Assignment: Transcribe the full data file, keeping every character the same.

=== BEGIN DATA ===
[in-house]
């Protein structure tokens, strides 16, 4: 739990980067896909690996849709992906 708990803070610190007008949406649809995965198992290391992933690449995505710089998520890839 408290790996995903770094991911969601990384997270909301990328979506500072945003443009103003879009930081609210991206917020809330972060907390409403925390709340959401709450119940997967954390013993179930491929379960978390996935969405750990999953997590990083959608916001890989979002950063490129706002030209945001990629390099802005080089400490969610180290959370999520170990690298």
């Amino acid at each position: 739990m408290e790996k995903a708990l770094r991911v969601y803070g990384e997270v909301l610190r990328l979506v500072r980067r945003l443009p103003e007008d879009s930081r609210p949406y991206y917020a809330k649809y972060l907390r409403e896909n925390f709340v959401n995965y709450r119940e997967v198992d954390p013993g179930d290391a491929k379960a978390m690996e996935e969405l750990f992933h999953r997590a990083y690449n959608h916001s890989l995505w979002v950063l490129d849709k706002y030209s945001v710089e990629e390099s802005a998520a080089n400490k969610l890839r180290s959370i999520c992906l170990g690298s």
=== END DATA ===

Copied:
[in-house]
């Protein structure tokens, strides 16, 4: 739990980067896909690996849709992906 708990803070610190007008949406649809995965198992290391992933690449995505710089998520890839 408290790996995903770094991911969601990384997270909301990328979506500072945003443009103003879009930081609210991206917020809330972060907390409403925390709340959401709450119940997967954390013993179930491929379960978390996935969405750990999953997590990083959608916001890989979002950063490129706002030209945001990629390099802005080089400490969610180290959370999520170990690298």
């Amino acid at each position: 739990m408290e790996k995903a708990l770094r991911v969601y803070g990384e997270v909301l610190r990328l979506v500072r980067r945003l443009p103003e007008d879009s930081r609210p949406y991206y917020a809330k649809y972060l907390r409403e896909n925390f709340v959401n995965y709450r119940e997967v198992d954390p013993g179930d290391a491929k379960a978390m690996e996935e969405l750990f992933h999953r997590a990083y690449n959608h916001s890989l995505w979002v950063l490129d849709k706002y030209s945001v710089e990629e390099s802005a998520a080089n400490k969610l890839r180290s959370i999520c992906l170990g690298s």